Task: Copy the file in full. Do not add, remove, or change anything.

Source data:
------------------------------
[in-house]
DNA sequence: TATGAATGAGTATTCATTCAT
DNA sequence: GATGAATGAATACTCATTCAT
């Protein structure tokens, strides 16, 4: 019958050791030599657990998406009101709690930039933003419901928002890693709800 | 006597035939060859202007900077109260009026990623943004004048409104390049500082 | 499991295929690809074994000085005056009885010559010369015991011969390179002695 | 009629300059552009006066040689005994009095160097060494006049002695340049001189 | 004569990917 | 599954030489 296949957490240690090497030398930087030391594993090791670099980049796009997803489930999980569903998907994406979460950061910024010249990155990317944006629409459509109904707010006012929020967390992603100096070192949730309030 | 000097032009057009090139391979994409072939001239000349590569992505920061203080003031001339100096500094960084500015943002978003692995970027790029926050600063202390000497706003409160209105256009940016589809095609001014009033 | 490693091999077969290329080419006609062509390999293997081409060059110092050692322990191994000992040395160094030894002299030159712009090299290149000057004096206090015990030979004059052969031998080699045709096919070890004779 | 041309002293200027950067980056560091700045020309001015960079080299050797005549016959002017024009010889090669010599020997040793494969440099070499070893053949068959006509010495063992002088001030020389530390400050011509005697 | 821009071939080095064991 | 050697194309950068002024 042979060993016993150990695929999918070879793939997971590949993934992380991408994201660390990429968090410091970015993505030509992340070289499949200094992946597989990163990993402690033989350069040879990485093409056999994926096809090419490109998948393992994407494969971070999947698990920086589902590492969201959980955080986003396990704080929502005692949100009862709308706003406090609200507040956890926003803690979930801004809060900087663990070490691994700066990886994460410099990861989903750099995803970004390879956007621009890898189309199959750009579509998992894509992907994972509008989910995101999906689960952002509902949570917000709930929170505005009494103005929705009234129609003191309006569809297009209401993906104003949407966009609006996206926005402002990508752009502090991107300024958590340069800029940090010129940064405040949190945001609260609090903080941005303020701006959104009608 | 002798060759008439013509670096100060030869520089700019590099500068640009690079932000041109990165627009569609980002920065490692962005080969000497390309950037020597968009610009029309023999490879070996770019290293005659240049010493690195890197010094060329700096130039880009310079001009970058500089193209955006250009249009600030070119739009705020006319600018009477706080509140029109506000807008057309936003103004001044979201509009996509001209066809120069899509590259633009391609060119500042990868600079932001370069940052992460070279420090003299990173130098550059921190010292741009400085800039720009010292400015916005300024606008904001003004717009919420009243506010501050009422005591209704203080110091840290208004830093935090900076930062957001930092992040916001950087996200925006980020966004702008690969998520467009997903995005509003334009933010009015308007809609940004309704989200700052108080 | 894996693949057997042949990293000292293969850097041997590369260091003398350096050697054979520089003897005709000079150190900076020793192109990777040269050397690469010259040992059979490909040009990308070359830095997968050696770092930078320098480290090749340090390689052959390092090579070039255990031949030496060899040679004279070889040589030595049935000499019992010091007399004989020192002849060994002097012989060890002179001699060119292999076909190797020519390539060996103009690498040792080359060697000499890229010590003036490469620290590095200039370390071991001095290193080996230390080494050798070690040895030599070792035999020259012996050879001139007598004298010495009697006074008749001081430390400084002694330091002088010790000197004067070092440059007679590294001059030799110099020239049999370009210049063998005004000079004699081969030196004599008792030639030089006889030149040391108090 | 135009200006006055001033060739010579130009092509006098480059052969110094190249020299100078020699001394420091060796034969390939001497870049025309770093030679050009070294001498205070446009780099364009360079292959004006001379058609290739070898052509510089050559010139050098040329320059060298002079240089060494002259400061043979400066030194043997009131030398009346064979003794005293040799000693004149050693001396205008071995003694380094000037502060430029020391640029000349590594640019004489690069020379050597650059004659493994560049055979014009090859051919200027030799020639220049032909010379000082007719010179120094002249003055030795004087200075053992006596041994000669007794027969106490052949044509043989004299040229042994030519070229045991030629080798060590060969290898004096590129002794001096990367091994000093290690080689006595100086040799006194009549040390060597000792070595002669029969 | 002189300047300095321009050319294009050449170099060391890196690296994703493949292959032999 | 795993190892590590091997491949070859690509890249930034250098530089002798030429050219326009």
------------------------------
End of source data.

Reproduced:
[in-house]
DNA sequence: TATGAATGAGTATTCATTCAT
DNA sequence: GATGAATGAATACTCATTCAT
């Protein structure tokens, strides 16, 4: 019958050791030599657990998406009101709690930039933003419901928002890693709800 | 006597035939060859202007900077109260009026990623943004004048409104390049500082 | 499991295929690809074994000085005056009885010559010369015991011969390179002695 | 009629300059552009006066040689005994009095160097060494006049002695340049001189 | 004569990917 | 599954030489 296949957490240690090497030398930087030391594993090791670099980049796009997803489930999980569903998907994406979460950061910024010249990155990317944006629409459509109904707010006012929020967390992603100096070192949730309030 | 000097032009057009090139391979994409072939001239000349590569992505920061203080003031001339100096500094960084500015943002978003692995970027790029926050600063202390000497706003409160209105256009940016589809095609001014009033 | 490693091999077969290329080419006609062509390999293997081409060059110092050692322990191994000992040395160094030894002299030159712009090299290149000057004096206090015990030979004059052969031998080699045709096919070890004779 | 041309002293200027950067980056560091700045020309001015960079080299050797005549016959002017024009010889090669010599020997040793494969440099070499070893053949068959006509010495063992002088001030020389530390400050011509005697 | 821009071939080095064991 | 050697194309950068002024 042979060993016993150990695929999918070879793939997971590949993934992380991408994201660390990429968090410091970015993505030509992340070289499949200094992946597989990163990993402690033989350069040879990485093409056999994926096809090419490109998948393992994407494969971070999947698990920086589902590492969201959980955080986003396990704080929502005692949100009862709308706003406090609200507040956890926003803690979930801004809060900087663990070490691994700066990886994460410099990861989903750099995803970004390879956007621009890898189309199959750009579509998992894509992907994972509008989910995101999906689960952002509902949570917000709930929170505005009494103005929705009234129609003191309006569809297009209401993906104003949407966009609006996206926005402002990508752009502090991107300024958590340069800029940090010129940064405040949190945001609260609090903080941005303020701006959104009608 | 002798060759008439013509670096100060030869520089700019590099500068640009690079932000041109990165627009569609980002920065490692962005080969000497390309950037020597968009610009029309023999490879070996770019290293005659240049010493690195890197010094060329700096130039880009310079001009970058500089193209955006250009249009600030070119739009705020006319600018009477706080509140029109506000807008057309936003103004001044979201509009996509001209066809120069899509590259633009391609060119500042990868600079932001370069940052992460070279420090003299990173130098550059921190010292741009400085800039720009010292400015916005300024606008904001003004717009919420009243506010501050009422005591209704203080110091840290208004830093935090900076930062957001930092992040916001950087996200925006980020966004702008690969998520467009997903995005509003334009933010009015308007809609940004309704989200700052108080 | 894996693949057997042949990293000292293969850097041997590369260091003398350096050697054979520089003897005709000079150190900076020793192109990777040269050397690469010259040992059979490909040009990308070359830095997968050696770092930078320098480290090749340090390689052959390092090579070039255990031949030496060899040679004279070889040589030595049935000499019992010091007399004989020192002849060994002097012989060890002179001699060119292999076909190797020519390539060996103009690498040792080359060697000499890229010590003036490469620290590095200039370390071991001095290193080996230390080494050798070690040895030599070792035999020259012996050879001139007598004298010495009697006074008749001081430390400084002694330091002088010790000197004067070092440059007679590294001059030799110099020239049999370009210049063998005004000079004699081969030196004599008792030639030089006889030149040391108090 | 135009200006006055001033060739010579130009092509006098480059052969110094190249020299100078020699001394420091060796034969390939001497870049025309770093030679050009070294001498205070446009780099364009360079292959004006001379058609290739070898052509510089050559010139050098040329320059060298002079240089060494002259400061043979400066030194043997009131030398009346064979003794005293040799000693004149050693001396205008071995003694380094000037502060430029020391640029000349590594640019004489690069020379050597650059004659493994560049055979014009090859051919200027030799020639220049032909010379000082007719010179120094002249003055030795004087200075053992006596041994000669007794027969106490052949044509043989004299040229042994030519070229045991030629080798060590060969290898004096590129002794001096990367091994000093290690080689006595100086040799006194009549040390060597000792070595002669029969 | 002189300047300095321009050319294009050449170099060391890196690296994703493949292959032999 | 795993190892590590091997491949070859690509890249930034250098530089002798030429050219326009």